DG: Well, when you talk about a trade rumor 10 years ago, it was 85 percent, maybe even more, just a rumor. [Now] they have to read these rumors on HoopsHype, Bleacher Report, RealGM. It’s maybe flip-flopped; it’s like 85 percent true now that [the trade] is going to happen or that the deal is on the table.

You hear about a guy on the trade block, and he’s on the trade block. Someone reads your name on these websites that are getting updated every 30 minutes. It’s totally opposite from when I was getting traded, I believe.

B/R: People often forget you guys have real lives that are impacted by these moves. So, what happens in the immediate aftermath of a trade? What’s it like relocating and saying goodbye to a place you’ve established ties to?

DG: When I got traded from Cleveland, it was at a time when I felt like this was my home. We just went to the Finals the previous year. I really sank my teeth into that community. I had a reading center there locally. You got players who created themselves a home, a second home, in these NBA cities. So it was a tough pill to swallow when I went to Chicago.

Guys have families. They have homes. I kind of started my career on the trade block, so I’ll tell you what: The only advice I have for that is have a good connection with a rental furniture company or a good place to store all your furniture in the offseason.

B/R: Do you place a premium on stability, having been moved multiple times in your career?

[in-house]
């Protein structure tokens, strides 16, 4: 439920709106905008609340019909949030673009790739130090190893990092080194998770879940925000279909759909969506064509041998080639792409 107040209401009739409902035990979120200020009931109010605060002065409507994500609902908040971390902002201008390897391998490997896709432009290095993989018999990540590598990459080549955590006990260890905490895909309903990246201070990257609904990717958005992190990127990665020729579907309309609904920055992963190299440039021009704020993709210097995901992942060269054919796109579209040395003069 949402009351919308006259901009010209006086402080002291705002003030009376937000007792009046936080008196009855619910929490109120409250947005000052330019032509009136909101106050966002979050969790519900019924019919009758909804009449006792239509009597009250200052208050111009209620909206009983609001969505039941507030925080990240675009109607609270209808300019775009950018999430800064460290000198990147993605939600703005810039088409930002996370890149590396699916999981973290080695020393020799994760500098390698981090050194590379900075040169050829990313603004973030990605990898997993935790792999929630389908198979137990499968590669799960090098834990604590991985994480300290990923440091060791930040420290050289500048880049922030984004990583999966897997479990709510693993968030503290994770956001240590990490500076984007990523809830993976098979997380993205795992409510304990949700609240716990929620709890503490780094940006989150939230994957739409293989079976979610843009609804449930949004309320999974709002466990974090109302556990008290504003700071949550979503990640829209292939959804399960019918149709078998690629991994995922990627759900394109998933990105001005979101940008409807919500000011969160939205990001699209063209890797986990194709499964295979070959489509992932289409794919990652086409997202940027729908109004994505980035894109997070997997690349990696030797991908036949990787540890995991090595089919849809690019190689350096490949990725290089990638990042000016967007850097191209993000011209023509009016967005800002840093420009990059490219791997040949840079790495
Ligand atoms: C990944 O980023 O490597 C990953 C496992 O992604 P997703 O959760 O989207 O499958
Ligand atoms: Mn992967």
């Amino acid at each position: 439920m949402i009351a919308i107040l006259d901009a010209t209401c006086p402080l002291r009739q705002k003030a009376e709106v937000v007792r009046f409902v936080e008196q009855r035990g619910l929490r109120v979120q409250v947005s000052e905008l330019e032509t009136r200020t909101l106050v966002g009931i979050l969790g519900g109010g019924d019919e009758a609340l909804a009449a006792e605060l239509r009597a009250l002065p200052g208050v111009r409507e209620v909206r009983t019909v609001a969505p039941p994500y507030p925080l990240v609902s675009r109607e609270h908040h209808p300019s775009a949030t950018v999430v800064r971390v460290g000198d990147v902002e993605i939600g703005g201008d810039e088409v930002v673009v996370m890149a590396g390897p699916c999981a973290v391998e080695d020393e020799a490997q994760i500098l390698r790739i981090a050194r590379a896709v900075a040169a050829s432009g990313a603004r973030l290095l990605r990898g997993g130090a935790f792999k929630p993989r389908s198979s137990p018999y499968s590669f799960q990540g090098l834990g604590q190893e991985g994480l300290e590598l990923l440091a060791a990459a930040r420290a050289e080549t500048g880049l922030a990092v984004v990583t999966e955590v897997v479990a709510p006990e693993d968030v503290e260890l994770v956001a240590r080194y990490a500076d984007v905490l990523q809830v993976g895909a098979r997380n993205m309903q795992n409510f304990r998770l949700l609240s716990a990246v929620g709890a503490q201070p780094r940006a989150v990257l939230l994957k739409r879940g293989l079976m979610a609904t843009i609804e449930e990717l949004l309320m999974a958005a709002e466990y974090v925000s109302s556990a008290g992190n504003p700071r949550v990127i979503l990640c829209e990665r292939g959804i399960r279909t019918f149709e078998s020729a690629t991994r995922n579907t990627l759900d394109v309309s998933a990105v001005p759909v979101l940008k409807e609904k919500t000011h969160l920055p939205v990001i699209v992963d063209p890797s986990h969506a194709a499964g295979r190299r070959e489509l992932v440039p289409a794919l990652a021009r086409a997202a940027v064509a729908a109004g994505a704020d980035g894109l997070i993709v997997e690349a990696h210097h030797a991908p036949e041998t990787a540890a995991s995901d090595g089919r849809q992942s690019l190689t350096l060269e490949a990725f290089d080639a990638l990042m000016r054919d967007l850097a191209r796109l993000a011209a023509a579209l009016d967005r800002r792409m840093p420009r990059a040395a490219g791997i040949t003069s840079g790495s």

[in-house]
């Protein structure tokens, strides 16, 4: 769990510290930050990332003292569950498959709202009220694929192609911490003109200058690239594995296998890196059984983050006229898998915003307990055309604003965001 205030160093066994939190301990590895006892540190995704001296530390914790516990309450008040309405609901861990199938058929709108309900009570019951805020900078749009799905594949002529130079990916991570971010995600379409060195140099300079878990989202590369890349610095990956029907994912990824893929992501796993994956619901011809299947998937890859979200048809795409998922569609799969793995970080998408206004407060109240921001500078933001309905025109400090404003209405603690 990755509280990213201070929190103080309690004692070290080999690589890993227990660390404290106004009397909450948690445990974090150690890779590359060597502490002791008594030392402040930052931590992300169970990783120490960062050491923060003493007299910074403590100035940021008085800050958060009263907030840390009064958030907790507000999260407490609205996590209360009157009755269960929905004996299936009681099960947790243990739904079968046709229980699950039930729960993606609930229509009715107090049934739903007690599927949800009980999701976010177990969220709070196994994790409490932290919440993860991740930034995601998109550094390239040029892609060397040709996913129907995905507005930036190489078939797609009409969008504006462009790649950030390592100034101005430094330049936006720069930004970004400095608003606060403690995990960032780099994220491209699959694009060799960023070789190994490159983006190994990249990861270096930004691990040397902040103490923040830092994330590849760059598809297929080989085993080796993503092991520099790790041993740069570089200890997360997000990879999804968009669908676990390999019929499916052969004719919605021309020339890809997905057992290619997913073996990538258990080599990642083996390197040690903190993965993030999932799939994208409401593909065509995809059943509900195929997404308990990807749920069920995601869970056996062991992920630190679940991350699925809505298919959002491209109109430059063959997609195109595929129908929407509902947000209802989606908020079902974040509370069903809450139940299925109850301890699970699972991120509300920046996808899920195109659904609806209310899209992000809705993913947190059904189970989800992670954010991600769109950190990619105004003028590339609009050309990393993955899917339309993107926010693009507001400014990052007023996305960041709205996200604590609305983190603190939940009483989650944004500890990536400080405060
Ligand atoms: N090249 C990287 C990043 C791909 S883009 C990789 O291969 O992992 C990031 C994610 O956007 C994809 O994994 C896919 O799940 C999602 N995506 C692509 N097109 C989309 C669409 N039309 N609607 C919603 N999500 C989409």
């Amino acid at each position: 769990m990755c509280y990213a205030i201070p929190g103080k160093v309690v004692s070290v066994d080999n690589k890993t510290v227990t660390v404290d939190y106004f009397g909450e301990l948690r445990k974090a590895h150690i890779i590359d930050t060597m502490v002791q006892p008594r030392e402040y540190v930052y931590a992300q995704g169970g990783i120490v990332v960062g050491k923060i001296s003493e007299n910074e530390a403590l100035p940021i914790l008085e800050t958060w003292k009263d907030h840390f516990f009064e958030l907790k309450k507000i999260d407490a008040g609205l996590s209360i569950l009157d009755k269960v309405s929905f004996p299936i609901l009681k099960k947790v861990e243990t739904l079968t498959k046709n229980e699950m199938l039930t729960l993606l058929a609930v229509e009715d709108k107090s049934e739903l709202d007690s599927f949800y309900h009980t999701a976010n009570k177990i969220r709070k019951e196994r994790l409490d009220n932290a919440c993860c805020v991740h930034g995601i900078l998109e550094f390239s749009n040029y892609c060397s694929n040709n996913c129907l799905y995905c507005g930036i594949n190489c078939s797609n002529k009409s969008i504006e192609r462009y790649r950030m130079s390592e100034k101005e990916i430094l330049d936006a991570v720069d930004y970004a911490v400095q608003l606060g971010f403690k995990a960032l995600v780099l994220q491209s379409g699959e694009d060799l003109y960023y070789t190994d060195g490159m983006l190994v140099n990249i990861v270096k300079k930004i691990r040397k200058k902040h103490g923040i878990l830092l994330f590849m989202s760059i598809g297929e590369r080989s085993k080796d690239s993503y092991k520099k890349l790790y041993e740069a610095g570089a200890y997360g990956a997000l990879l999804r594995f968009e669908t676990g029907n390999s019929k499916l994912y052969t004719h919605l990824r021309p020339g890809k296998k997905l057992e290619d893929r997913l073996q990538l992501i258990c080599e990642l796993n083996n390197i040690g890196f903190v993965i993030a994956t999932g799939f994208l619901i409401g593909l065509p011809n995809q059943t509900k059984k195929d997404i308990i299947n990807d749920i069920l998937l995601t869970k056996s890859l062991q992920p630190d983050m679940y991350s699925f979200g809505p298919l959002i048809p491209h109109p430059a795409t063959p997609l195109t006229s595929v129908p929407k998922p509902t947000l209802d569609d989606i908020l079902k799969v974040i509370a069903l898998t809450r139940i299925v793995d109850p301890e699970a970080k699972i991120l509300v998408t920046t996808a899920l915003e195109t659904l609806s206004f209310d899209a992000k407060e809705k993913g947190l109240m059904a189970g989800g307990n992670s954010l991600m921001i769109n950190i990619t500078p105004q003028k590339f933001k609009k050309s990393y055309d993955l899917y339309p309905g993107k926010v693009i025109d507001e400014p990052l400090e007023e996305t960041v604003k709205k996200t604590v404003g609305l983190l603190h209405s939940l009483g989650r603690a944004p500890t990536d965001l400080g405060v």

DG: Not really. I wouldn’t change my experience for anything. It made me the person I am today. Not just on the court but off the court.

The relationships that I’ve built and the connections and the network that I have created playing on these multiple teams, playing for these multiple coaches and assistant coaches—I wouldn’t give that back for anything, because I believe that’s going to prepare me for my next step, whether that’s going to be on the floor coaching or in an office doing some type of management work.

I have a big Rolodex of numbers in my phone. I’ve played with six No. 1 picks. I’ve played with multiple Hall of Famers. I’ve played with multiple All-Stars. If I ever need to throw a charity event, or if I have a party or a wedding, there are going to be a lot of NBA faces around.

Gooden has indeed played with plenty of superstars—including future Hall of Famers like LeBron James.
Gooden has indeed played with plenty of superstars—including future Hall of Famers like LeBron James.Joe Murphy/Getty Images

B/R: Is being traded something that gets easier, or is it something players just come to accept as a fact of life?

DG: Once it happened once, that was the shock. But like anything else, we’re all human. We’ll be able to adapt to whatever that situation is.

If you want to play and have goals in this league like I did—I had a goal that I wanted to play multiple years in this league—you suck it up, you keep working hard and the wind will carry you where it needs to carry you, in the direction you need to be.

🚨 SPORTS NEWS ➡️ YOUR INBOX

The latest in the sports world, emailed daily.